Dressed in traditional Balinese dress, my friend Leko and I made our way to cleanse and pray at the temple. We had a small bowl of flowers – a mix of frangipani, hibiscus, cempaka, and what looked like geranium and several sticks of incense as our offering.

Along with other families who are also there to pray, we slowly made our way into the temple. After a few minutes, a big, open-aired courtyard with old frangipani trees wrapped in fabric and adorned with white and yellow umbrellas welcomed us. There were a number of shrines inside, each with carved stone statues of Indonesian gods. The tables in front of these shrines were overflowing with offerings like ours, some even have small banana leaf trays with flowers and a little food. These offerings are all handmade with the intention of getting blessed by the gods.

Leko sat cross-legged and I knelt down on my knees to pray. We lit the incense and placed it in front of us along with the bowl of flowers we brought.

The pemanku (the priest) spoke and we placed our hands through the smoke of the incense to cleanse them. We then gently placed our hands on top of each other at chest height and said the first mantra.

Om sudamah swaho.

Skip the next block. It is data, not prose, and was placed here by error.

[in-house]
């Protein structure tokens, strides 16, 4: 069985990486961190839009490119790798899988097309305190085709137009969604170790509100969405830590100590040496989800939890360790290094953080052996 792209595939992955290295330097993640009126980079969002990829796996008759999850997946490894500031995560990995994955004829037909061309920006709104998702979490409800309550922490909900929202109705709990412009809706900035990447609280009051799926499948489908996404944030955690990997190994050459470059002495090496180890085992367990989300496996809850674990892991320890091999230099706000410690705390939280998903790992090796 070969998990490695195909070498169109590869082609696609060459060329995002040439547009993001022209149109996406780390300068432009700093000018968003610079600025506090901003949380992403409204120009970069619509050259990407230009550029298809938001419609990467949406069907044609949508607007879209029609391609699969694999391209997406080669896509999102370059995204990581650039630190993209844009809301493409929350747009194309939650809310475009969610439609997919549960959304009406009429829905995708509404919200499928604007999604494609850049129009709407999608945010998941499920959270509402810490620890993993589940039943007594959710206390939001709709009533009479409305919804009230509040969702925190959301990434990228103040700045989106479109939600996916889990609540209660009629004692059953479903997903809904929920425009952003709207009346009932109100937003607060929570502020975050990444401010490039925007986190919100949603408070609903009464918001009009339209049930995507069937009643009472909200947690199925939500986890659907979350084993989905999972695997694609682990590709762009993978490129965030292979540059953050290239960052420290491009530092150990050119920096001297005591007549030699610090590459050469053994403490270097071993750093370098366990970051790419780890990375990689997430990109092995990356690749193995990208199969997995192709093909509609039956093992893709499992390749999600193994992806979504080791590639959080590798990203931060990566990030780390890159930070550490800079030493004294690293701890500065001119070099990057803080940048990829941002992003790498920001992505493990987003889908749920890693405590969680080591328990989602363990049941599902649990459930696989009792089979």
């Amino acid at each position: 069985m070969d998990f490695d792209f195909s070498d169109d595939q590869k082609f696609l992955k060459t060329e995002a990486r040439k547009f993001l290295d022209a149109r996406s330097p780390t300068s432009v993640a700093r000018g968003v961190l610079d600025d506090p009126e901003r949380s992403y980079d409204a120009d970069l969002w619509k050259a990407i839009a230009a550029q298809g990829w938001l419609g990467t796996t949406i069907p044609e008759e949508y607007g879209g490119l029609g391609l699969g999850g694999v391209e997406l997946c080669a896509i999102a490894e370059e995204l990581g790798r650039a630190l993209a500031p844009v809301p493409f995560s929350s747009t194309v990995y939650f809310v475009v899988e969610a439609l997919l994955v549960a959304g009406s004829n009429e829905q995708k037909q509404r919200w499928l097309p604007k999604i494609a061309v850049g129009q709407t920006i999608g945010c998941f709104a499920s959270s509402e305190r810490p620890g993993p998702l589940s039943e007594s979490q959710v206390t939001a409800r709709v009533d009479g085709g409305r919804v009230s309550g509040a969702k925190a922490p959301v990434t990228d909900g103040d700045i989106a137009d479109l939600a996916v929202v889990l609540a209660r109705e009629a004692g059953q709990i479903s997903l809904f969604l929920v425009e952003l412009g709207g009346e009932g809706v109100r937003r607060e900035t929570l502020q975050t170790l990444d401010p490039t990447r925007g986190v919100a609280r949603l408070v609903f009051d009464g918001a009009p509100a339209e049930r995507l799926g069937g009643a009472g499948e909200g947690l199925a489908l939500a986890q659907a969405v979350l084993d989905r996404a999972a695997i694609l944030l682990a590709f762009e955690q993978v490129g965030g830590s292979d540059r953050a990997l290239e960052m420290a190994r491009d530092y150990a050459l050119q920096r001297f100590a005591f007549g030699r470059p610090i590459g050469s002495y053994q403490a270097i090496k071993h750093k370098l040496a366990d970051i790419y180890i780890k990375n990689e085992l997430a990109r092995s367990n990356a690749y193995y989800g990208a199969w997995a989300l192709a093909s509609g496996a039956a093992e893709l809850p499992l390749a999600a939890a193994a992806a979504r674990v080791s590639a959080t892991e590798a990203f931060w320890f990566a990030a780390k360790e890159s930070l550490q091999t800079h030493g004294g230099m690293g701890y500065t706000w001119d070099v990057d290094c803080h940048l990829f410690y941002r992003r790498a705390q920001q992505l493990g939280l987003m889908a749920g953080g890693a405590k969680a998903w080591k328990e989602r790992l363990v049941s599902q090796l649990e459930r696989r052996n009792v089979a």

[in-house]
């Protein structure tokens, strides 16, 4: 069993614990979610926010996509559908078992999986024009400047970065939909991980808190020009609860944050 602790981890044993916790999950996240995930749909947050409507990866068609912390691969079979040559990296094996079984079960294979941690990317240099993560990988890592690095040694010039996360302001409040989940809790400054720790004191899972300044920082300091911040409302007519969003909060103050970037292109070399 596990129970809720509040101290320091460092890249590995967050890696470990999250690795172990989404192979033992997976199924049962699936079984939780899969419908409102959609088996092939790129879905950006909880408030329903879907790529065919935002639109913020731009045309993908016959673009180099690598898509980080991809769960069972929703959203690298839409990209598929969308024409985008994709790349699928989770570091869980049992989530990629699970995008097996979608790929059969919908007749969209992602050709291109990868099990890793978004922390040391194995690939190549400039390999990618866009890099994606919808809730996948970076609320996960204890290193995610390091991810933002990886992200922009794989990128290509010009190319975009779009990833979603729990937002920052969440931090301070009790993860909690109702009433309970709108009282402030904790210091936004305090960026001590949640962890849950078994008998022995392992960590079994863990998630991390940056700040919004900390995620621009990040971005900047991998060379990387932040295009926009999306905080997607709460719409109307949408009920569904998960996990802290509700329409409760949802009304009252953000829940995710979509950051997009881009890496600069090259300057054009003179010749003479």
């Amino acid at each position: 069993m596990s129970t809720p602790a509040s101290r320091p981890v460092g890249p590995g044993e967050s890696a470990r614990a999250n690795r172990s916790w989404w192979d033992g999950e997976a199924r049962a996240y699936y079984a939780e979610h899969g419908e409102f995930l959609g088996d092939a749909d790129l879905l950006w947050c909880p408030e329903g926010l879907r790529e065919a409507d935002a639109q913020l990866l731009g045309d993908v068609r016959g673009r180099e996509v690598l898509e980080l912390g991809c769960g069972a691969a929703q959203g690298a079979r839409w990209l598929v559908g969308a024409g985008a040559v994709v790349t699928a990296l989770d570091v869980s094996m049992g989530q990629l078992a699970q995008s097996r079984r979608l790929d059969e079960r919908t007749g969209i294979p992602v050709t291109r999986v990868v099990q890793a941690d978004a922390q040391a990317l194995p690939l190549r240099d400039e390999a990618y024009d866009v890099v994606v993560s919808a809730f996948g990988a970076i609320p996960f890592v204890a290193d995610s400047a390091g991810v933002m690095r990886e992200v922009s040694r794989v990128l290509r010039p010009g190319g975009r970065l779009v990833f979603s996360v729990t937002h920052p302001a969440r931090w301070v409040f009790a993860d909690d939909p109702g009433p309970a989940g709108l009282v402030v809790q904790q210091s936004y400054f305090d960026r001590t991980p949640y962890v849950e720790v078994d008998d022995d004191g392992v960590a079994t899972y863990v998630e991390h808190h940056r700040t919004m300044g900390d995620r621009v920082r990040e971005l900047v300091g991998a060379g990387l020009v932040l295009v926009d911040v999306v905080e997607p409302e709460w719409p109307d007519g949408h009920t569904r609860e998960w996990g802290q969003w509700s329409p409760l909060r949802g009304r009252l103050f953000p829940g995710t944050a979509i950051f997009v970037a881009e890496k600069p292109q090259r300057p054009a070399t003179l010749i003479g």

We changed hands, the left now on top of the right.

Om mati sudamah swaho.

Then we placed a petal gently between our fingers and it held it to our chest.

Om pertiwi talo to sudamah swaho.

A leaf from the flower was placed behind our ears and the rest was discarded.

After the cleansing ritual, the prayers started. We cleansed our hands again and took three of the flowers that we brought. We held them between our fingers and in a prayer position, brought it to our forehead. The pemangku rang his bell to signify the beginning of prayer. I closed my eyes and prayed. After a while the pemangku stopped. We cleansed our hands, placed a flower behind our ear, grabbed more flowers, and started again. When the mantras stopped again, we repeated the same process – cleansed our hands, flowers tucked behind our ears, grabbed more flowers – until the pemangku rang the bell to signal the end of prayer.

We placed the final petal behind our ears and waited for the holy water from the pemangku, a form of blessing. With the final flowers placed in my hands, I closed my eyes and thought of my last prayer.

Om Shanti Shanti Shanti Om.

The final mantra is all around me. Peace of mind, peace in speech and peace in body. The prayers were over.